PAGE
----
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Development, coinfection, and the syndemics of pregnancy in Sub-Saharan Africa

Merrill Singer

Author Affiliations

Department of Anthropology and Department of Community Medicine, University of Connecticut, Storrs, CT 06269, USA

Infectious Diseases of Poverty 2013, 2:26  doi:10.1186/2049-9957-2-26

Published: 15 November 2013


Notable among gaps in the achievement of the global health Millennium Development Goals (MDG) are shortcomings in addressing maternal health, an issue addressed in the fifth MDG. This shortfall is particularly acute in Sub-Saharan Africa (SSA), where over half of all maternal deaths occur each year. While there is not as yet a comprehensive understanding of the biological and social causes of maternal death in SSA, it is evident that poverty, gendered economic marginalization, social disruptions, hindered access to care, unevenness in the quality of care, illegal and clandestine abortions, and infections are all critical factors. Beyond these factors, this paper presents a review of the existing literature on maternal health in SSA to argue that syndemics constitute a significant additional source of maternal morbidity and mortality in the region. Increasing focus on the nature, prevention, and treatment of syndemics, as a result, should be part and parcel of improving maternal health in SSA.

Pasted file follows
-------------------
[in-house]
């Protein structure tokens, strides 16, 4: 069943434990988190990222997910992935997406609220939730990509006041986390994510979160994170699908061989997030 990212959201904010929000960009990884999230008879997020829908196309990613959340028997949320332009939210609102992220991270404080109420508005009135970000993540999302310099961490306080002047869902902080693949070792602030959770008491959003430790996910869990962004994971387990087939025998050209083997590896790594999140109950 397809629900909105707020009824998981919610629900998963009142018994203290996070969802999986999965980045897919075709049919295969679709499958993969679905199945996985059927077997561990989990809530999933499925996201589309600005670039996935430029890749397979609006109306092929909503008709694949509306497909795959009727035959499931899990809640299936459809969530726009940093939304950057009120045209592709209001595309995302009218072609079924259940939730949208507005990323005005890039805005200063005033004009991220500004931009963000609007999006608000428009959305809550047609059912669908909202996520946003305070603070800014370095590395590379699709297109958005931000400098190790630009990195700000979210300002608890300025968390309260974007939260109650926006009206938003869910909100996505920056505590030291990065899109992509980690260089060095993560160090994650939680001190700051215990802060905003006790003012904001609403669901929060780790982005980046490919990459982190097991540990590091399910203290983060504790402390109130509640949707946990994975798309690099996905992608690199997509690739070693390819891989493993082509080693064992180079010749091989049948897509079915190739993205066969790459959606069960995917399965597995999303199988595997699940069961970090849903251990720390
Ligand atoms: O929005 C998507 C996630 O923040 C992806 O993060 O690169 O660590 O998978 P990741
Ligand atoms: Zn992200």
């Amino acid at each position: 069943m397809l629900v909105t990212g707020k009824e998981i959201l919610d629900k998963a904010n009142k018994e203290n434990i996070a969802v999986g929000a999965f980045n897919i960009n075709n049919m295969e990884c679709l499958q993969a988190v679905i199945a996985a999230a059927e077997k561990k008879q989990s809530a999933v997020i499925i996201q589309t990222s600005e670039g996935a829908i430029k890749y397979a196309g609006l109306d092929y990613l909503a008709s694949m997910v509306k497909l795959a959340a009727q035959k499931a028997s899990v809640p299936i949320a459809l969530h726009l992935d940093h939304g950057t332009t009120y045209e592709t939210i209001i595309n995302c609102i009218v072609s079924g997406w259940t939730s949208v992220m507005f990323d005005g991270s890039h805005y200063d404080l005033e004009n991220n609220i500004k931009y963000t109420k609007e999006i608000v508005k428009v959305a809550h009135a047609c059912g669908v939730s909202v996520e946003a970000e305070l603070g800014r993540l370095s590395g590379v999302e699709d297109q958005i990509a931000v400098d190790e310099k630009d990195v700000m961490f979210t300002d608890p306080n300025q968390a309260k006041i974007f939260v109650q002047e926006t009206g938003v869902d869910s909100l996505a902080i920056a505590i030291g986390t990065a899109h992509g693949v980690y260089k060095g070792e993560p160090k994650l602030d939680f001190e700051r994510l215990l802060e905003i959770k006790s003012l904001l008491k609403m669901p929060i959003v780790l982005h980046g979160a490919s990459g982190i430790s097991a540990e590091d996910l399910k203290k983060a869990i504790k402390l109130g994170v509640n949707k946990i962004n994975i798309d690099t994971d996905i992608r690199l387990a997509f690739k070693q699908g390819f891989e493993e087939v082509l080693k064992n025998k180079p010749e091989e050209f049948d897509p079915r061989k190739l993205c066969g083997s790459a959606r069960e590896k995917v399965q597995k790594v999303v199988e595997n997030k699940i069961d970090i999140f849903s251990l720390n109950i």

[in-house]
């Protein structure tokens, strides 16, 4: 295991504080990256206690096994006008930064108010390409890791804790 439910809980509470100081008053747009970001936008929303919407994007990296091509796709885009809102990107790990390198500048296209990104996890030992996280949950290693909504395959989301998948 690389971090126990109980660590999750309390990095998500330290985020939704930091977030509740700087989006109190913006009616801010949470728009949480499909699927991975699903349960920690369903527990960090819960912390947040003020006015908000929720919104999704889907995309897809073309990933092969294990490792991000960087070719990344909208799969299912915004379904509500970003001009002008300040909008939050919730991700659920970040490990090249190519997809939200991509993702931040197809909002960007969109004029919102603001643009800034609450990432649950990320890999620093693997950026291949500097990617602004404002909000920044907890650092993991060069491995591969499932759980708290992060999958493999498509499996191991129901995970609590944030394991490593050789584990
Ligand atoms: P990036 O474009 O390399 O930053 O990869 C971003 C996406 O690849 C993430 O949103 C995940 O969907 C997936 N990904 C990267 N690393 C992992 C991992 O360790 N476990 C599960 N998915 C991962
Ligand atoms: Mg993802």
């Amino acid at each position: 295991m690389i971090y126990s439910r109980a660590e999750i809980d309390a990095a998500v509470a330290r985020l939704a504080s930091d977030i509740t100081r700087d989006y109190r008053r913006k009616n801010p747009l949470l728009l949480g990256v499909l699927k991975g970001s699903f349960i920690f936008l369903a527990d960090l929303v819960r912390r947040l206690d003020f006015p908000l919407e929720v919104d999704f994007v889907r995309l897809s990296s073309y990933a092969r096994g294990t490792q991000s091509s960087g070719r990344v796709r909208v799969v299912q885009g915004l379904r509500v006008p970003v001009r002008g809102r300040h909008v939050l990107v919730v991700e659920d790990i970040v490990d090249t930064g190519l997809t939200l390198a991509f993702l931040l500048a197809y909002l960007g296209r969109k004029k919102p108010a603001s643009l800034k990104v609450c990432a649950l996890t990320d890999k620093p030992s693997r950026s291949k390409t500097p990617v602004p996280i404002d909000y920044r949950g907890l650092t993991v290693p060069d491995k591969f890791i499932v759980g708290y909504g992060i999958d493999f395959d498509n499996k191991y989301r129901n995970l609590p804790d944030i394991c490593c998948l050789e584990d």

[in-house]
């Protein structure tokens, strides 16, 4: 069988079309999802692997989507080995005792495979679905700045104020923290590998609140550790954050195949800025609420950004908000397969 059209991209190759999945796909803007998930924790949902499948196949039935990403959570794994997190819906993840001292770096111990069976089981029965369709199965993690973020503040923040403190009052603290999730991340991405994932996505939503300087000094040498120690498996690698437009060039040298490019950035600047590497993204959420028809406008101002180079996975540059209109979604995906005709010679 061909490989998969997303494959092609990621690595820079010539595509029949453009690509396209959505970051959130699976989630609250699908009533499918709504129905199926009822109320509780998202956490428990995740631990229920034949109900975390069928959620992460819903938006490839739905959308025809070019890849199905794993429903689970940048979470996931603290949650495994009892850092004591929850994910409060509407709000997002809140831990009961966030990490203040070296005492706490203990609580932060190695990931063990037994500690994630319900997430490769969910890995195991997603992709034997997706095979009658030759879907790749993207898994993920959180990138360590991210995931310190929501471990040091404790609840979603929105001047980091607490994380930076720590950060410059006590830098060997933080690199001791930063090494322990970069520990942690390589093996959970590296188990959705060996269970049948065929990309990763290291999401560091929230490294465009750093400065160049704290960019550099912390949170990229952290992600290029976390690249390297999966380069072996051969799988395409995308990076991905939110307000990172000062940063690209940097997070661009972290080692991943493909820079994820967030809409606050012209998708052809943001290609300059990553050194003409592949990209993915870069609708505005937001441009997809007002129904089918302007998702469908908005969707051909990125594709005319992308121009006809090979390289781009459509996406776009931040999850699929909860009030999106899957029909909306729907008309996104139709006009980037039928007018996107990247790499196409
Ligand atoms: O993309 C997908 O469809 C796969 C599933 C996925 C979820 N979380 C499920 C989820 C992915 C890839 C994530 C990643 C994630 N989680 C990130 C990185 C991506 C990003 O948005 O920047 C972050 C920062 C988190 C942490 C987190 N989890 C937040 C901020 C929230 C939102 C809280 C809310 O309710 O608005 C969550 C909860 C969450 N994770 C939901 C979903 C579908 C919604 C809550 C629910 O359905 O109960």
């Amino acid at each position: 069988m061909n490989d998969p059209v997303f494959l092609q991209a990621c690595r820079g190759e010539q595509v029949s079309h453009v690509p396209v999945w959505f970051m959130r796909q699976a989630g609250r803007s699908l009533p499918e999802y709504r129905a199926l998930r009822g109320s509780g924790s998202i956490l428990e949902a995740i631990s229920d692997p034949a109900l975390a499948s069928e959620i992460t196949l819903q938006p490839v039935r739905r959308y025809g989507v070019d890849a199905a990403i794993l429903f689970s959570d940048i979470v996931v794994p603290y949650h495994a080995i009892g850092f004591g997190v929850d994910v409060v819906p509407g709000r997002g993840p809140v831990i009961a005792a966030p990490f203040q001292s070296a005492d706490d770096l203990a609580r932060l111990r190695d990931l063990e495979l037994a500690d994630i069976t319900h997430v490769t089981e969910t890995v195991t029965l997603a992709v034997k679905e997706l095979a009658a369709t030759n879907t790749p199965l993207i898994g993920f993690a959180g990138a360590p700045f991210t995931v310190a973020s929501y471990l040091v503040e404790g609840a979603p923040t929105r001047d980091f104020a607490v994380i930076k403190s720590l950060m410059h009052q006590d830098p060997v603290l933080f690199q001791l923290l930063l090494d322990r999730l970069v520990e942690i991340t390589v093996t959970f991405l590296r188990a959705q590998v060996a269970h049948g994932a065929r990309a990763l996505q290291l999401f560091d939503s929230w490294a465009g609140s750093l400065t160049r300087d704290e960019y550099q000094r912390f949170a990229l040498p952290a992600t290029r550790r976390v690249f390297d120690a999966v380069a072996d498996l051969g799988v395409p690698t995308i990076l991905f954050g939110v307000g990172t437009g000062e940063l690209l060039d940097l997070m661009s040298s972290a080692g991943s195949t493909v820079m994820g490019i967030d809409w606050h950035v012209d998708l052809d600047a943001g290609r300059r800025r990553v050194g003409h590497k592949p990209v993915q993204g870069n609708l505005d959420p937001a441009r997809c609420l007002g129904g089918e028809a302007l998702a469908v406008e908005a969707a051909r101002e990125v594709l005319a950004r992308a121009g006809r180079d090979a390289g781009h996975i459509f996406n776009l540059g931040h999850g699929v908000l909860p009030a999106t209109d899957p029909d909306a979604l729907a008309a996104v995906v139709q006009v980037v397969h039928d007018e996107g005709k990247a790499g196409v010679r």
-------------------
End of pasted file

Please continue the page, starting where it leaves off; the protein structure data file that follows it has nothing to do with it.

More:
Syndemics; Coinfection; Maternal health; Sub-Saharan Africa; Millennium development goals